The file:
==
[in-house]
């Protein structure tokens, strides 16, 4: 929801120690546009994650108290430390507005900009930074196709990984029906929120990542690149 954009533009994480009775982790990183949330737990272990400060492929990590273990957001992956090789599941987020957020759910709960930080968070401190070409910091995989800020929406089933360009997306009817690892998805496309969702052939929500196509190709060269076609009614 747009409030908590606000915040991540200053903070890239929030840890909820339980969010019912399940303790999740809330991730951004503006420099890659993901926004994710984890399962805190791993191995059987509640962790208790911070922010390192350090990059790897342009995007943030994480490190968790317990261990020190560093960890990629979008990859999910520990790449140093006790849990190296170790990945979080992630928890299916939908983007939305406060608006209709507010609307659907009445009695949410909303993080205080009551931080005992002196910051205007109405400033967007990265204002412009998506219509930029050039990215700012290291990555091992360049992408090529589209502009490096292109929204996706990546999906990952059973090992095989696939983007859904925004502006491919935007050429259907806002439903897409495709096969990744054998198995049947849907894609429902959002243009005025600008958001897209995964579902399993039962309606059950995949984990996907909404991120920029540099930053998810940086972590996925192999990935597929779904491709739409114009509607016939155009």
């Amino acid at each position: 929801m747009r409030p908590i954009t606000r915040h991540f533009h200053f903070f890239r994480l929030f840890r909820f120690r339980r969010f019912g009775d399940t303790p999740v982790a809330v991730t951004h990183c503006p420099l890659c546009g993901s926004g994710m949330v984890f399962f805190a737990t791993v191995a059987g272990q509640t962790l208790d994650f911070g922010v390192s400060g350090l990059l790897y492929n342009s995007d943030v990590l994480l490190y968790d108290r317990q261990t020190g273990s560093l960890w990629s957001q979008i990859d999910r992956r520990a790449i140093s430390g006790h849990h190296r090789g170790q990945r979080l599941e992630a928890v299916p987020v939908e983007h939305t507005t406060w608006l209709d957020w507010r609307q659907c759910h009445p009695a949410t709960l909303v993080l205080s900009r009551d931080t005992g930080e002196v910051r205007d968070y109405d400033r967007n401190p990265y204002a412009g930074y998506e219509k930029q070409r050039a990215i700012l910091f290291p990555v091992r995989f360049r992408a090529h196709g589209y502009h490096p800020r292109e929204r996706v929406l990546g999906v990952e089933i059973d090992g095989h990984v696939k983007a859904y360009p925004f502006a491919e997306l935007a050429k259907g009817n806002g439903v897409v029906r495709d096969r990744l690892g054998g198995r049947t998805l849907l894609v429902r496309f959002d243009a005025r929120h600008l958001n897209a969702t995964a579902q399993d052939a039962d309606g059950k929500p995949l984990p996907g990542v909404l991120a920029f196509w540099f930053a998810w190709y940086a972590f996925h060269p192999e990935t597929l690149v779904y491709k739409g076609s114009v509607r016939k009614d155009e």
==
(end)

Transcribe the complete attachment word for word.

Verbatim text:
[in-house]
């Protein structure tokens, strides 16, 4: 929801120690546009994650108290430390507005900009930074196709990984029906929120990542690149 954009533009994480009775982790990183949330737990272990400060492929990590273990957001992956090789599941987020957020759910709960930080968070401190070409910091995989800020929406089933360009997306009817690892998805496309969702052939929500196509190709060269076609009614 747009409030908590606000915040991540200053903070890239929030840890909820339980969010019912399940303790999740809330991730951004503006420099890659993901926004994710984890399962805190791993191995059987509640962790208790911070922010390192350090990059790897342009995007943030994480490190968790317990261990020190560093960890990629979008990859999910520990790449140093006790849990190296170790990945979080992630928890299916939908983007939305406060608006209709507010609307659907009445009695949410909303993080205080009551931080005992002196910051205007109405400033967007990265204002412009998506219509930029050039990215700012290291990555091992360049992408090529589209502009490096292109929204996706990546999906990952059973090992095989696939983007859904925004502006491919935007050429259907806002439903897409495709096969990744054998198995049947849907894609429902959002243009005025600008958001897209995964579902399993039962309606059950995949984990996907909404991120920029540099930053998810940086972590996925192999990935597929779904491709739409114009509607016939155009």
């Amino acid at each position: 929801m747009r409030p908590i954009t606000r915040h991540f533009h200053f903070f890239r994480l929030f840890r909820f120690r339980r969010f019912g009775d399940t303790p999740v982790a809330v991730t951004h990183c503006p420099l890659c546009g993901s926004g994710m949330v984890f399962f805190a737990t791993v191995a059987g272990q509640t962790l208790d994650f911070g922010v390192s400060g350090l990059l790897y492929n342009s995007d943030v990590l994480l490190y968790d108290r317990q261990t020190g273990s560093l960890w990629s957001q979008i990859d999910r992956r520990a790449i140093s430390g006790h849990h190296r090789g170790q990945r979080l599941e992630a928890v299916p987020v939908e983007h939305t507005t406060w608006l209709d957020w507010r609307q659907c759910h009445p009695a949410t709960l909303v993080l205080s900009r009551d931080t005992g930080e002196v910051r205007d968070y109405d400033r967007n401190p990265y204002a412009g930074y998506e219509k930029q070409r050039a990215i700012l910091f290291p990555v091992r995989f360049r992408a090529h196709g589209y502009h490096p800020r292109e929204r996706v929406l990546g999906v990952e089933i059973d090992g095989h990984v696939k983007a859904y360009p925004f502006a491919e997306l935007a050429k259907g009817n806002g439903v897409v029906r495709d096969r990744l690892g054998g198995r049947t998805l849907l894609v429902r496309f959002d243009a005025r929120h600008l958001n897209a969702t995964a579902q399993d052939a039962d309606g059950k929500p995949l984990p996907g990542v909404l991120a920029f196509w540099f930053a998810w190709y940086a972590f996925h060269p192999e990935t597929l690149v779904y491709k739409g076609s114009v509607r016939k009614d155009e």